On a dreary day in October 2008 in Cologne, a group of talented musicians edged everything about their day (traffic, bad weather, any acrimony or disappointing chats with ignorant and casual interlocutor about crisis, politics or whatever...you could imagine such a preface) and decided to meet in a loft in order to exorcize reality for a while and looking for freedom in music at least. Similar attempt to kill boredom could be quite common, you could argue, but it's less common that four important representatives of the improvisational and free jazz scene - Axel Doerner (trumpet, electronics), Urs Leimgruber (saxophone), Robert Landfermann (double bass) and Christian Lillinger (drums) - meet together in a place and the result of such a rendez-vous could not be but surprising. The first tracks sound like a sort of warm-up so that no instrument gets drowned by other ones, some nice performing experiments (particularly on winds) can be easily distinguished, but the ultralow bass tone, which ends the second track, "ammmmmmmmm" (the only difference between the titles is the number of "m"s following the "a"...), seems to overheat the atmosphere and even if the third track starts with a not so different cue, based on cheeping saxophone, trumpet hiccuping, close mic recording of puffs, the sound progressively becomes more and more bombastic with the "awakening" of drums, heavier panting and more nervous plucking on the bass strings before the first spluttering sparkles of the fourth track, "ammmmmmmmmmmmm", where both the bass and the trumpet sound like hinting at some jazz standard phrasing. Henceforward a gradual crescendo will overwhelm the listener through involving free jazz explosions, which show the command of different musicians with very complex rhythmical structures, whirling in infections drumming fury, which sounds like strangling winds, whose sonic grand mal could remind the desperate convulsions of someone fighting against a straightjacket!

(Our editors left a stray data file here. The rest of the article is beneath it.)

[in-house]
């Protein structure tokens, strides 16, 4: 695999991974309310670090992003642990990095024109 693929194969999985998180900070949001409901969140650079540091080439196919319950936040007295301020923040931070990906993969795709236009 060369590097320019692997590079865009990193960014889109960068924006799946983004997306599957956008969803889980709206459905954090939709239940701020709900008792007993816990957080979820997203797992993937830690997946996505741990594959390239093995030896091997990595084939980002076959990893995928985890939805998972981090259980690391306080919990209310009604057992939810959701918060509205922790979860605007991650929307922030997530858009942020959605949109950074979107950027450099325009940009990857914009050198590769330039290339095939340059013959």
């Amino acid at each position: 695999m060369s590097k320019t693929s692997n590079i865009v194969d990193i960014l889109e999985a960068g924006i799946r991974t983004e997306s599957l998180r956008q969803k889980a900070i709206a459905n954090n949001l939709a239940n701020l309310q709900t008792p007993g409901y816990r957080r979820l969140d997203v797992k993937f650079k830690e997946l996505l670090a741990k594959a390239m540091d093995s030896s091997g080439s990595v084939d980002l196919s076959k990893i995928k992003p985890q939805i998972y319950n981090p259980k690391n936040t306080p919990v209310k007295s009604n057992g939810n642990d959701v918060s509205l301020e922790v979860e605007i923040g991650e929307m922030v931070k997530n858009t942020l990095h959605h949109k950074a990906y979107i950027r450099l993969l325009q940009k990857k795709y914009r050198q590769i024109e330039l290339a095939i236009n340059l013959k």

Alexander Elgier, Victor Grinenco, Samuel Sahlieh: Veiled

 Posted by Vito Camarretta (@)   Experimental / Avantgarde / Weird & Wired / Glitch / Noise / Field Recording
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Aug 10 2012
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Artist: Alexander Elgier, Victor Grinenco, Samuel Sahlieh
Title: Veiled
Format: CD
Label: Creative Sources (@)
Rated: *****
Sinister tolls, electronic buzzes and distant spourts, sudden puffs and suppurations, piercing synthesizer shrieking, metallic hits, screaming tones of violin and hardingfele (a sort of Scandinavian fiddle), obsessive pulses and sting sonic wedges thiken the pitch dark where obscure piano fragments difficultly try to draw melodic lines over this 29-minutes lasting one track album, wisely titled "Veiled", by this unknown Argentinian trio made up of Alexander Elgier (piano), Victor Grinenco (violin, hardingfele, objects and electronics) and Samuel Sahlieh (synthesizer, electric bass guitar and tapes). It's difficult to say if such a title refers to the fact they were performing different scores which tried to reciprocally mask through mutual interaction, even if you could think about some Morton Feldman piece (for some strange reason, my listening memory focused on "For Bunita Marcus" while listening to the occasional piano sprays by Elgier) randomly mixed with some noisy stuff by John Cage after electrolysis, but the path till the final highly nervous saturation point is so catchy that any attempt of association with other stuff is going to appear an unuseful waste of time.